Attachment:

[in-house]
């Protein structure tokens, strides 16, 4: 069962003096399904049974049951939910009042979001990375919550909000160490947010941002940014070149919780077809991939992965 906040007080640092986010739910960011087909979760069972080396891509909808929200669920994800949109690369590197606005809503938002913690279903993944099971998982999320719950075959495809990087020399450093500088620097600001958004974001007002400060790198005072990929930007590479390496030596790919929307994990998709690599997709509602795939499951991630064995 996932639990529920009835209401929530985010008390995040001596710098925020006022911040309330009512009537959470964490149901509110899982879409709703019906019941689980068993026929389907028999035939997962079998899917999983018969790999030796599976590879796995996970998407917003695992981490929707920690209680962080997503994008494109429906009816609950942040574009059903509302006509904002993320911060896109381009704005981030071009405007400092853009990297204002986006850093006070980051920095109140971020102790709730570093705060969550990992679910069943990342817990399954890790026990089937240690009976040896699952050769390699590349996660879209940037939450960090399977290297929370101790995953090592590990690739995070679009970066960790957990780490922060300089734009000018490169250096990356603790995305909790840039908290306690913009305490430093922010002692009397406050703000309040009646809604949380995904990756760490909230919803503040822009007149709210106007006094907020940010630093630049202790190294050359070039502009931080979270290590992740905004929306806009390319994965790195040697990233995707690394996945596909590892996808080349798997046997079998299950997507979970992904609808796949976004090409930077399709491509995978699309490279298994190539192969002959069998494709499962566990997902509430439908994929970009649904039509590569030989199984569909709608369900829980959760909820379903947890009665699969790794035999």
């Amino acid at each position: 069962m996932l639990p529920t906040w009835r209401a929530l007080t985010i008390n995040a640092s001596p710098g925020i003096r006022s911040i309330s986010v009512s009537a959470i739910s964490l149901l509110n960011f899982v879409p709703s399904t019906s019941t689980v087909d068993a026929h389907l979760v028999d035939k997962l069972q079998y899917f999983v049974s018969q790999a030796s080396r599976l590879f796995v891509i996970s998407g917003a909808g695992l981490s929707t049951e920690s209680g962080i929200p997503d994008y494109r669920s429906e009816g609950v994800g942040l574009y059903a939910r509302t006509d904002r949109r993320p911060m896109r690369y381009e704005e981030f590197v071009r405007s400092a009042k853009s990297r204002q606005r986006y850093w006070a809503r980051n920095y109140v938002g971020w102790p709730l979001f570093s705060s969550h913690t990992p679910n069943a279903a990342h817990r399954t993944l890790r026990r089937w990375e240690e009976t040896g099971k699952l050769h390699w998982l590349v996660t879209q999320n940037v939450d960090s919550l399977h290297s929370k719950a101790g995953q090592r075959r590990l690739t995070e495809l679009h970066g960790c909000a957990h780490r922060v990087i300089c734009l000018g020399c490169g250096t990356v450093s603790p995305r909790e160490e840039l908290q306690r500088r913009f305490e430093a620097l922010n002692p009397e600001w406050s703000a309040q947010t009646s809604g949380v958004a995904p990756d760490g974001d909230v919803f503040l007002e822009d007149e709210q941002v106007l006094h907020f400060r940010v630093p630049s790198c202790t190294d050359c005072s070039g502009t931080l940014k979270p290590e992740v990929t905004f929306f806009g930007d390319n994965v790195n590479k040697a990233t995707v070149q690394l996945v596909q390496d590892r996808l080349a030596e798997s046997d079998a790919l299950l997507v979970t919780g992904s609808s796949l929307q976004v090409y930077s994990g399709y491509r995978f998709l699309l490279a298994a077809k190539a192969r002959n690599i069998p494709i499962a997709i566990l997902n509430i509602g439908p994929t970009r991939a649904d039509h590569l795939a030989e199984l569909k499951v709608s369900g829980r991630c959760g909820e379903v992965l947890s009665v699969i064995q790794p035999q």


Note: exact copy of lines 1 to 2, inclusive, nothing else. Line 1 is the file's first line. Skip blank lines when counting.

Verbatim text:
[in-house]
């Protein structure tokens, strides 16, 4: 069962003096399904049974049951939910009042979001990375919550909000160490947010941002940014070149919780077809991939992965 906040007080640092986010739910960011087909979760069972080396891509909808929200669920994800949109690369590197606005809503938002913690279903993944099971998982999320719950075959495809990087020399450093500088620097600001958004974001007002400060790198005072990929930007590479390496030596790919929307994990998709690599997709509602795939499951991630064995 996932639990529920009835209401929530985010008390995040001596710098925020006022911040309330009512009537959470964490149901509110899982879409709703019906019941689980068993026929389907028999035939997962079998899917999983018969790999030796599976590879796995996970998407917003695992981490929707920690209680962080997503994008494109429906009816609950942040574009059903509302006509904002993320911060896109381009704005981030071009405007400092853009990297204002986006850093006070980051920095109140971020102790709730570093705060969550990992679910069943990342817990399954890790026990089937240690009976040896699952050769390699590349996660879209940037939450960090399977290297929370101790995953090592590990690739995070679009970066960790957990780490922060300089734009000018490169250096990356603790995305909790840039908290306690913009305490430093922010002692009397406050703000309040009646809604949380995904990756760490909230919803503040822009007149709210106007006094907020940010630093630049202790190294050359070039502009931080979270290590992740905004929306806009390319994965790195040697990233995707690394996945596909590892996808080349798997046997079998299950997507979970992904609808796949976004090409930077399709491509995978699309490279298994190539192969002959069998494709499962566990997902509430439908994929970009649904039509590569030989199984569909709608369900829980959760909820379903947890009665699969790794035999």